Friday, November 01, 2013

Doctor Who: 1990

After episode 695 (Survival, part 3)
First broadcast: 10.15 pm on 21 November 1990
<< back to 1989
The Doctor and K-9 search out space
Search Out Science was an educational series for school children, broadcast (if I remember rightly) late at night for teachers to record on video and then use in classrooms. The final episode, Search Out Space, was a quiz about space stuff hosted by the Doctor. It's now available as an extra on the DVD of the Doctor Who story Survival.

I watch a fair bit of children's telly these days. It's not changed a great deal in the last 23 years, with there's the same mix of low-budget mayhem, earnest facts and entreaties to the audience to take an active part. In Search Out Space, Sylvester McCoy gamely larks about and keeps things lively while Ace, K-9 and an alien called Cedric spell out the science bits.

Ace at Jodrell Bank
It's not a particularly sophisticated programme. Someone's decided the Doctor will look more alien if he wears tinsel on his hat, and bright white spots have been painted on his umbrella so it will show up against the starry background. But I love seeing Ace sat on the dish of the radio telescope at Jodrell Bank. And for all it's silly, things like K-9 floating through space while discussing the properties of stars is something they did in The Sarah Jane Adventures.

A lot of the shortcomings of Search Out Space are just a question of tone. Compare this to Exploration Earth: The Time Machine where Tom Baker and Lis Sladen play the clunky educational content much more straight, or the more recent mini-episodes starring Matt Smith that have been written by school children. But there's something else.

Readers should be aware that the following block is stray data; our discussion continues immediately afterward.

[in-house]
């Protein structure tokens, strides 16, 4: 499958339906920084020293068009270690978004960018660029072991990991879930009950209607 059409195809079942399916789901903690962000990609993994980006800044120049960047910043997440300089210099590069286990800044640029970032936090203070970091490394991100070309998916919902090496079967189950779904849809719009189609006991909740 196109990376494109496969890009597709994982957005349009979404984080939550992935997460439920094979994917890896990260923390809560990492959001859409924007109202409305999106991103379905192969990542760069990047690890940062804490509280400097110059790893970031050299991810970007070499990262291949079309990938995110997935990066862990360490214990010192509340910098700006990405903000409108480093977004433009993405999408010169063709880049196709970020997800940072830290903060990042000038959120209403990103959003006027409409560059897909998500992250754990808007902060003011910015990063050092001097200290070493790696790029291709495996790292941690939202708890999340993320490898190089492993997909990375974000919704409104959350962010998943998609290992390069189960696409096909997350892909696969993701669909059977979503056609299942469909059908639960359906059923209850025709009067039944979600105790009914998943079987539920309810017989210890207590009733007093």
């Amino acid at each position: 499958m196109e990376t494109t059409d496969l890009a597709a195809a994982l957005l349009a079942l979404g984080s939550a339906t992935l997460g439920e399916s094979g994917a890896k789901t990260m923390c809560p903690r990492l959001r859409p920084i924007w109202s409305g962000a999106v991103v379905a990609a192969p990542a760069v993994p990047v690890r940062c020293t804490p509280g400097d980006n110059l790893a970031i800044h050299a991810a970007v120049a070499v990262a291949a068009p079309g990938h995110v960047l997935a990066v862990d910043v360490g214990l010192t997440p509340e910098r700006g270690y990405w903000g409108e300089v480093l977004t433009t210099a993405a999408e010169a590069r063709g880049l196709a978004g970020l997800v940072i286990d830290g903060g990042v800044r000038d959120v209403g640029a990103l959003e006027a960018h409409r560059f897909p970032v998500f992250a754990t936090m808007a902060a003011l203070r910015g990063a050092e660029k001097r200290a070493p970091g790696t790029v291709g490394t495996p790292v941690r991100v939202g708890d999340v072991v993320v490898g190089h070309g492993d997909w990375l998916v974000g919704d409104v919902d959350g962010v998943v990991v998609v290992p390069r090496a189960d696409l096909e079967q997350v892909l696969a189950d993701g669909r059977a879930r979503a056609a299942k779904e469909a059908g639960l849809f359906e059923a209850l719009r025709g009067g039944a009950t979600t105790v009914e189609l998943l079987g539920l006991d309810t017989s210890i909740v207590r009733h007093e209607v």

It's odd that K-9 is in it. Yes, the robot dog had been very popular with children, but he'd not been in Doctor Who since 1983 – and then only in a single scene. Search Out Space uses the theme from spin-off series K-9 & Company, first broadcast in December 1981 and repeated only once, the following year. How old was the audience of Search Out Space meant to be? Had they even been born the last time K-9 was on telly? For young children especially, a few years is a glacial age.

Perhaps its odd that this children's programme used Doctor Who at all. Oh, I can see there's a link because Doctor Who was made for a family audience and is all about travelling in time and space, plus at the time Sylvester McCoy was a regular fixture on children's television. But how much did Doctor Who appeal to school children in 1990?

The BBC had stopped making the series, citing poor ratings. And just in terms of viewer recognition, the show hadn't been on since the previous year, there were no repeats, and what few Doctor Who videos existed at the time weren't ones with Sylvester's Doctor.

Search Out Space assumes we know who the Doctor is, and that the police box hanging about in the sky above Ealing is his spaceship. But it's not using Doctor Who because it's a current series, more that the Doctor's an easy shorthand for someone who knows about space. That's why he's paired with K-9 – and wears a long scarf in the scene in the snow. It's not current Doctor Who as the children watching will know it but a generic mish-mash of what the show's producers remember.

The children's quiz show Time Busters (1993-5) did something similar. Broadcast on Sunday mornings on BBC Two, teams of child contestants “travelled in time” on a double-decker bus and then competed in different tasks. The Doctor Who connection? Apart from travelling in time in a familiar London object, the show was hosted by Michael Troughton, in a style and costume not a million miles from his dad's as Doctor Who. But that was never made explicit – the kids wouldn't need to know; it might just raise a smile from their parents.

Doctor Who had become a character from history. Children might be assumed to recognise the character, his ship and even his robot dog. But it wasn't their show any more.

Next episode: 1991

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